My dietary habits have shifted considerably since I was diagnosed with type 1 diabetes at the age of eleven. I’m able to keep my present weight in check thanks to a well-balanced eating regimen. Seeing your doctor for advice on how to safely shed more than a stone of weight is a good idea if you’re serious about it.
I’ve been diagnosed with diabetes for seven years now, but I’d be lying if I said that my weight-loss strategy is flawless. However, I can tell you what works and what doesn’t based on my experience. Finally, I’d want to mention that my parents trained me to eat anything and everything, so I do! If you don’t like a certain diabetic recipe or idea, you’ll find a plethora of alternatives.
In my spare time, as a university student, I enjoy shopping locally for fresh, organic products. Because it’s the best for your health and contains more nutrients and vitamins than typical supermarket fare, I think this is a vital consideration. In my town, I go the twice-weekly farmers market, where I buy great meat and dairy products as well as locally grown produce and fruit that is in season. Remember that eating fruits and vegetables in their season not only tastes better, but also has health benefits. Although I am influenced by Western European cuisine (especially France and Italy), I am not a chef and all of my recipes are simple and convenient to make..
To my knowledge, this is the first time I’ve come to this conclusion after reading numerous diet and diabetes cookbooks. All the excellent things from various diets (but not all diets) were incorporated into my own. This is what I call my Juvenile Diabetes Diet!
What I’d call the “rules” are as follows:
When it comes to snacking, it’s best to cut back on your intake and then switch to healthier options.
Despite the fact that it wasn’t obvious to me, this was undoubtedly my greatest weakness. At the beginning of my time at university, I had little or no schedule, which made it difficult for me to fill my day and I would frequently stop by the kitchen for a snack, no matter how healthy it seemed. For some people, this is one of the most difficult things to accomplish, yet it is important to good diabetes management. In terms of what you may have as a snack: unsweetened dried fruits such as apricots and apricot nectar, as well as fresh fruits, vegetables (especially red pepper and cucumber), and dark chocolate (richer and nicer and you only want 2 squares usually).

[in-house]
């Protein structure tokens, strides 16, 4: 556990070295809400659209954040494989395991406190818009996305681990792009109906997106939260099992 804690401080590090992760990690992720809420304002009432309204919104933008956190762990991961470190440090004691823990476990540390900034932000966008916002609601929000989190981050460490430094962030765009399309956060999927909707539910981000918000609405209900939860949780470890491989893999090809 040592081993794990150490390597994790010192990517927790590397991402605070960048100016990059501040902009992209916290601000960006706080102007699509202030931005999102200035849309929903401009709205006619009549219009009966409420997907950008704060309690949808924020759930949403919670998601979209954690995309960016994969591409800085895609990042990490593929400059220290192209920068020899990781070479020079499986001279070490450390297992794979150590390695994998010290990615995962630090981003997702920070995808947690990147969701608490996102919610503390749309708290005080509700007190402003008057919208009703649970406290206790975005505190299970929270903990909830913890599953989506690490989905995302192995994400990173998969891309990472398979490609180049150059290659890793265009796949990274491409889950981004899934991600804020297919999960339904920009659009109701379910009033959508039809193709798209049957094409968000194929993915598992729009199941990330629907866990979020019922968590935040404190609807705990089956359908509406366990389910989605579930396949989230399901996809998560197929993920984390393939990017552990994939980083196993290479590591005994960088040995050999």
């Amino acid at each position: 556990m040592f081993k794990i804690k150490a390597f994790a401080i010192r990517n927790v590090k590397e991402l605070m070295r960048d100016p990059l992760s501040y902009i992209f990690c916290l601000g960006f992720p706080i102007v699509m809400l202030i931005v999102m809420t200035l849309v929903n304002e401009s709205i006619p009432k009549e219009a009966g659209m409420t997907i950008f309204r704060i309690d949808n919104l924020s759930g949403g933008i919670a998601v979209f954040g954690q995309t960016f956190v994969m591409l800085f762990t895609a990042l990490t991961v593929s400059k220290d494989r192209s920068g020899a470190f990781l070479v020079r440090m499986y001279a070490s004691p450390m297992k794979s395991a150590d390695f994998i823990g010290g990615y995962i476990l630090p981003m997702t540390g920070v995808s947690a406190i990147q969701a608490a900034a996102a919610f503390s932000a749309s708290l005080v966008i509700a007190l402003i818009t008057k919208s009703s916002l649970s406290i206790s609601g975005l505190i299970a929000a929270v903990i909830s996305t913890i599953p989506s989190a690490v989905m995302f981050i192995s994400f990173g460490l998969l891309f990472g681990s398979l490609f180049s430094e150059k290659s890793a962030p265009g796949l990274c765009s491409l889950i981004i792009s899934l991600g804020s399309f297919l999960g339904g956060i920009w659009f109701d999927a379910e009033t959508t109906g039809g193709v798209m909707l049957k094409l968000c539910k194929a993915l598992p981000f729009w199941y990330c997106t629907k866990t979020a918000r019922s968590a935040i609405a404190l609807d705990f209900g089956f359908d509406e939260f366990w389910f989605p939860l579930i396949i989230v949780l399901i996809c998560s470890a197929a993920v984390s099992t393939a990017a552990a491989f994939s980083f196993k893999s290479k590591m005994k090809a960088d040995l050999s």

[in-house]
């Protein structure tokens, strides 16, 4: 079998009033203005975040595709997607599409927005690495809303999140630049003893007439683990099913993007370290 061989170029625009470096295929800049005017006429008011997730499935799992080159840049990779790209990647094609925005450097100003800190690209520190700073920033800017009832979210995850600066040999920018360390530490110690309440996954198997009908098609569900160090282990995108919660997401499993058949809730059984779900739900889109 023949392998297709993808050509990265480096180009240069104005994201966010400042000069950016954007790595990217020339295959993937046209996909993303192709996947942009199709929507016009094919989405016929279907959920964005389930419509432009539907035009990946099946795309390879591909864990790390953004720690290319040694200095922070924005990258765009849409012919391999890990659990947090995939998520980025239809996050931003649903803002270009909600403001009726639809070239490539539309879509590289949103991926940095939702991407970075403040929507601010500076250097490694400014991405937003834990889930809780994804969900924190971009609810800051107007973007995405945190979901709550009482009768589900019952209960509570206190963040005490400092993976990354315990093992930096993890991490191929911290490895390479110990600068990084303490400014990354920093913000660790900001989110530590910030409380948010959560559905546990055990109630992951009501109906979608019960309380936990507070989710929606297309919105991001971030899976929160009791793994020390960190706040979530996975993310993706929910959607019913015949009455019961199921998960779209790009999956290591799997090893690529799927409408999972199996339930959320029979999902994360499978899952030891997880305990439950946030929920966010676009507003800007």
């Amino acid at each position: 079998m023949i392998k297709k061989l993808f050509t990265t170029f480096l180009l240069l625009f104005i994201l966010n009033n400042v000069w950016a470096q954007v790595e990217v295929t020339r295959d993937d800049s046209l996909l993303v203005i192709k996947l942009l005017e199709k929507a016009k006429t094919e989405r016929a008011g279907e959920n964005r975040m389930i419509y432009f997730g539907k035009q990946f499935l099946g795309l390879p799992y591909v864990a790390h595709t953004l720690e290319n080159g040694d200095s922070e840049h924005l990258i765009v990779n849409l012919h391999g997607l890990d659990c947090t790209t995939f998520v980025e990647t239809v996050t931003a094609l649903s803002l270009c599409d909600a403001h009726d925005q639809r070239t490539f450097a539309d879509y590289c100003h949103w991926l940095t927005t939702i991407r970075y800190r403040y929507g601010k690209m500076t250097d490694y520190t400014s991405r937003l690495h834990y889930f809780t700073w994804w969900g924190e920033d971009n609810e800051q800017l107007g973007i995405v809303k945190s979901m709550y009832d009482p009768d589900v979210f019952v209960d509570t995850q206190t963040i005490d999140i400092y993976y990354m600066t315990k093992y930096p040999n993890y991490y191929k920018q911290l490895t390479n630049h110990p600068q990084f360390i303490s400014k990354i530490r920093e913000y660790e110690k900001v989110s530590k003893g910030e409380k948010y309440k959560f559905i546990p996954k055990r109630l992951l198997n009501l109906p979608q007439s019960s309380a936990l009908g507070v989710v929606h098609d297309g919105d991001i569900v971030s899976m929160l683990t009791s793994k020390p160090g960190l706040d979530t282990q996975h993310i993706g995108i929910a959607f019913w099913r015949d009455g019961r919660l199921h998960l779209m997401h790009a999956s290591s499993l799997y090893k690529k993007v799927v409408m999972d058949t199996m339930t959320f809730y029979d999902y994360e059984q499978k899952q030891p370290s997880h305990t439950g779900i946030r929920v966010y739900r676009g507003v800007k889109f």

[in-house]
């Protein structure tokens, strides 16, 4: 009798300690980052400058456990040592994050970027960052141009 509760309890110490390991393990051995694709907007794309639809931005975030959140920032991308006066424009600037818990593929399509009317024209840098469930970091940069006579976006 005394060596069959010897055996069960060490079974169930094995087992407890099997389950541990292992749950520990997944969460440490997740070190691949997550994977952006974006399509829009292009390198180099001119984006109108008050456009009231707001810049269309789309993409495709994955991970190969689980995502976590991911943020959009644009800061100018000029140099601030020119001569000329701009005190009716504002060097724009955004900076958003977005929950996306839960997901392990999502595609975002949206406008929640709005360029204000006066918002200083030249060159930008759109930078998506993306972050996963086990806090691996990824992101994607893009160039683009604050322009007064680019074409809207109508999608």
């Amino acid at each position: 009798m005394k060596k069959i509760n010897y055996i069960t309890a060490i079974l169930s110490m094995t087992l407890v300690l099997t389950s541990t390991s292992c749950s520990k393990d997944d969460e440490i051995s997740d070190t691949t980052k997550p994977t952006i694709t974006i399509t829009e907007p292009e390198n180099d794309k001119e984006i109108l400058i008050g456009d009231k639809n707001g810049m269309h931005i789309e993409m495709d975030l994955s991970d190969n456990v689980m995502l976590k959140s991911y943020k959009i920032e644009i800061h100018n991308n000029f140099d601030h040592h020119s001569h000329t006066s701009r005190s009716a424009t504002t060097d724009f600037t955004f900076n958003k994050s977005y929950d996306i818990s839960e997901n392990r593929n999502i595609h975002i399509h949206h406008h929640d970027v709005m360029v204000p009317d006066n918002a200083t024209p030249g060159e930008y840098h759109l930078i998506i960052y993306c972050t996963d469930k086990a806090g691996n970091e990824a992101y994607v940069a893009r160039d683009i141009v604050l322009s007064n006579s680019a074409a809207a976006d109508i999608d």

Avoid white flour and replace it with whole grain carbohydrates.
Including this in your diet will have the most impact on your ability to shed pounds. In fact, some diets are quite successful if they only focus on this one aspect. Switching to wholemeal (particularly stoneground wholemeal) is a lot easier than you think because it’s so excellent for you and has so much more flavour. Although the bread selection at your local grocery may astound you, keep in mind that the healthiest option is the freshest, with the fewest preservatives or other substances. Also, brown or basmati rice has a wonderful nutty flavour and is an excellent option. The smaller new potatoes would be ideal for your potatoes, as would wholemeal spaghetti.
Rather than mixing drinks, switch to red wine.
Sugar, colourants, and preservatives abound in cocktails. When I’m out with friends, I usually stick to Malibu and Diet Coke since I’ve got a lot of practise with going out and not drinking drinks. Adding Diet Coke (which has almost little sugar) to the mix makes it appear as if I’m sipping Malibu. The anti-oxidants in red wine have been shown to be beneficial in maintaining a healthy heart, so if you’re dining out, red wine is the way to go (apart from water, of course!). One glass a day with dinner is the suggested serving size.
Cook additional fruits and veggies in your meals.
There are several benefits to eating a diet rich in fresh fruits and vegetables. There are countless ways to prepare veggies, but I prefer raw and steamed over everything else. Both of these methods retain all of their natural flavour. This piece will be followed by a post on diabetes recipes.
It’s time to hydrate!
Drinking more water has numerous advantages, as you’ve probably heard before. One way to make sure you drink enough water throughout the day is to keep water bottles beside you wherever you go, whether at home or at work. Make sure you have one on your desk, on your desk, a glass in every room of your house. All these glasses should be consumed in order to reach the recommended daily intake of eight glasses of water. The key is to gradually increase your water intake; if you try to down all eight glasses at once, you won’t be as motivated to do so in the future. Try it, you’ll be amazed at how much better you’ll feel.